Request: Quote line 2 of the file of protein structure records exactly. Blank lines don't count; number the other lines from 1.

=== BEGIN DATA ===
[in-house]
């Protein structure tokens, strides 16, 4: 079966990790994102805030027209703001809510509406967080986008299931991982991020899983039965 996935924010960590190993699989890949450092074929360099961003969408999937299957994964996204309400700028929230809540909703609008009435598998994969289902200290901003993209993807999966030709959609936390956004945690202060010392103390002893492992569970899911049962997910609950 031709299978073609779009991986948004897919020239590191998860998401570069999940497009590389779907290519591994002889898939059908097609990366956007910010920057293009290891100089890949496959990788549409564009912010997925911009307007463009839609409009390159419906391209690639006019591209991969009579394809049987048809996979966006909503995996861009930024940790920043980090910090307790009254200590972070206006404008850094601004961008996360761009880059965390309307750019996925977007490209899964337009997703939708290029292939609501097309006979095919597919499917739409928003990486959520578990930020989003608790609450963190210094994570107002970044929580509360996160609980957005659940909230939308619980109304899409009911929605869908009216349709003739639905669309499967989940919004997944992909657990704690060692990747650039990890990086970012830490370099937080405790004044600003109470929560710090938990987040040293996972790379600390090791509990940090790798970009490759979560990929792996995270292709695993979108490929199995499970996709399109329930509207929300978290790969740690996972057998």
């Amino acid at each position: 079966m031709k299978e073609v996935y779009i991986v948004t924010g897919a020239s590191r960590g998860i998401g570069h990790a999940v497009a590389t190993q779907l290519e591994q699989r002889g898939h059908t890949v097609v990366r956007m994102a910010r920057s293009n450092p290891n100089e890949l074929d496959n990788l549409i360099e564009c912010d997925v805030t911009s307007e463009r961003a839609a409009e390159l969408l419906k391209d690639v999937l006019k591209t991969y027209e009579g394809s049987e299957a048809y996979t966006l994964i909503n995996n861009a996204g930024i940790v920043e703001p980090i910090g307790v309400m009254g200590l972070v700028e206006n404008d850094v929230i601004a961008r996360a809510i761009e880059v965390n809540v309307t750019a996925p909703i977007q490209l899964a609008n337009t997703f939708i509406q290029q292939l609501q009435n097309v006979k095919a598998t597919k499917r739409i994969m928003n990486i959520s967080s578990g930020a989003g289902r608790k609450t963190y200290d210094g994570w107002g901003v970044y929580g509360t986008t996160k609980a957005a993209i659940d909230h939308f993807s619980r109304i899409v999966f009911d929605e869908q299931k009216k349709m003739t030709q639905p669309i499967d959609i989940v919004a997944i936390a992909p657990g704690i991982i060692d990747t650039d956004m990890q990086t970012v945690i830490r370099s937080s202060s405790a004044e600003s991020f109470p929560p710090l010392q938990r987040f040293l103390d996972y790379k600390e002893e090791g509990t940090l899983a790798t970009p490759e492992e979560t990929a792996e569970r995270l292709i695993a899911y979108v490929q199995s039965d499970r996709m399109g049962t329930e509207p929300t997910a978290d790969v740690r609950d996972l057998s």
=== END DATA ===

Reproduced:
């Protein structure tokens, strides 16, 4: 079966990790994102805030027209703001809510509406967080986008299931991982991020899983039965 996935924010960590190993699989890949450092074929360099961003969408999937299957994964996204309400700028929230809540909703609008009435598998994969289902200290901003993209993807999966030709959609936390956004945690202060010392103390002893492992569970899911049962997910609950 031709299978073609779009991986948004897919020239590191998860998401570069999940497009590389779907290519591994002889898939059908097609990366956007910010920057293009290891100089890949496959990788549409564009912010997925911009307007463009839609409009390159419906391209690639006019591209991969009579394809049987048809996979966006909503995996861009930024940790920043980090910090307790009254200590972070206006404008850094601004961008996360761009880059965390309307750019996925977007490209899964337009997703939708290029292939609501097309006979095919597919499917739409928003990486959520578990930020989003608790609450963190210094994570107002970044929580509360996160609980957005659940909230939308619980109304899409009911929605869908009216349709003739639905669309499967989940919004997944992909657990704690060692990747650039990890990086970012830490370099937080405790004044600003109470929560710090938990987040040293996972790379600390090791509990940090790798970009490759979560990929792996995270292709695993979108490929199995499970996709399109329930509207929300978290790969740690996972057998």